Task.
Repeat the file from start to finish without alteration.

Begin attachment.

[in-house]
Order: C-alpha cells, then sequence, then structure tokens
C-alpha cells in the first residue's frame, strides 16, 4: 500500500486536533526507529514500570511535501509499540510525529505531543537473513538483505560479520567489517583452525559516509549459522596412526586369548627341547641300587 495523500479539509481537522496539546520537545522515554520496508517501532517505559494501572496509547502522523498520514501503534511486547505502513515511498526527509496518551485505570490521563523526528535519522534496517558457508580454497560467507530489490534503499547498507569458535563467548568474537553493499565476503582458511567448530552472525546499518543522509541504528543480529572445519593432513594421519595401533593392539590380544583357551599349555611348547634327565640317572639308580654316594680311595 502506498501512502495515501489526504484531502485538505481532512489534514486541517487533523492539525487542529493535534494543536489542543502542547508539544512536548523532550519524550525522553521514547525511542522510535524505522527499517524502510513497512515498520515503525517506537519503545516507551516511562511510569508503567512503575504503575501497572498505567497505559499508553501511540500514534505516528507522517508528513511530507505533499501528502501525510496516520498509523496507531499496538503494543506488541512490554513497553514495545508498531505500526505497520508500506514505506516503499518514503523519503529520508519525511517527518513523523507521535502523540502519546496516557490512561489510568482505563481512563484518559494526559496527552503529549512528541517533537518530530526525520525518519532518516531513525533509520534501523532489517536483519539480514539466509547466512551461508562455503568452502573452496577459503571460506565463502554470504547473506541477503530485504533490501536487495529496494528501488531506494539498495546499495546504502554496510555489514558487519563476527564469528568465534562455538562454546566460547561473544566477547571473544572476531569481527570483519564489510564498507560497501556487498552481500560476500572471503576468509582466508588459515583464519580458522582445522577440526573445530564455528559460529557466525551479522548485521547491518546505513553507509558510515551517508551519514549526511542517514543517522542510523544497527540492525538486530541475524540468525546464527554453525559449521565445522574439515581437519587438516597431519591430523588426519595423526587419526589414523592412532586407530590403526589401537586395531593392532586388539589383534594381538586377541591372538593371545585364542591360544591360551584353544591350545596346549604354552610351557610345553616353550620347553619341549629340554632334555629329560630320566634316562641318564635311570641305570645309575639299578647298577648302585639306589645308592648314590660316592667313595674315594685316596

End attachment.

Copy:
[in-house]
Order: C-alpha cells, then sequence, then structure tokens
C-alpha cells in the first residue's frame, strides 16, 4: 500500500486536533526507529514500570511535501509499540510525529505531543537473513538483505560479520567489517583452525559516509549459522596412526586369548627341547641300587 495523500479539509481537522496539546520537545522515554520496508517501532517505559494501572496509547502522523498520514501503534511486547505502513515511498526527509496518551485505570490521563523526528535519522534496517558457508580454497560467507530489490534503499547498507569458535563467548568474537553493499565476503582458511567448530552472525546499518543522509541504528543480529572445519593432513594421519595401533593392539590380544583357551599349555611348547634327565640317572639308580654316594680311595 502506498501512502495515501489526504484531502485538505481532512489534514486541517487533523492539525487542529493535534494543536489542543502542547508539544512536548523532550519524550525522553521514547525511542522510535524505522527499517524502510513497512515498520515503525517506537519503545516507551516511562511510569508503567512503575504503575501497572498505567497505559499508553501511540500514534505516528507522517508528513511530507505533499501528502501525510496516520498509523496507531499496538503494543506488541512490554513497553514495545508498531505500526505497520508500506514505506516503499518514503523519503529520508519525511517527518513523523507521535502523540502519546496516557490512561489510568482505563481512563484518559494526559496527552503529549512528541517533537518530530526525520525518519532518516531513525533509520534501523532489517536483519539480514539466509547466512551461508562455503568452502573452496577459503571460506565463502554470504547473506541477503530485504533490501536487495529496494528501488531506494539498495546499495546504502554496510555489514558487519563476527564469528568465534562455538562454546566460547561473544566477547571473544572476531569481527570483519564489510564498507560497501556487498552481500560476500572471503576468509582466508588459515583464519580458522582445522577440526573445530564455528559460529557466525551479522548485521547491518546505513553507509558510515551517508551519514549526511542517514543517522542510523544497527540492525538486530541475524540468525546464527554453525559449521565445522574439515581437519587438516597431519591430523588426519595423526587419526589414523592412532586407530590403526589401537586395531593392532586388539589383534594381538586377541591372538593371545585364542591360544591360551584353544591350545596346549604354552610351557610345553616353550620347553619341549629340554632334555629329560630320566634316562641318564635311570641305570645309575639299578647298577648302585639306589645308592648314590660316592667313595674315594685316596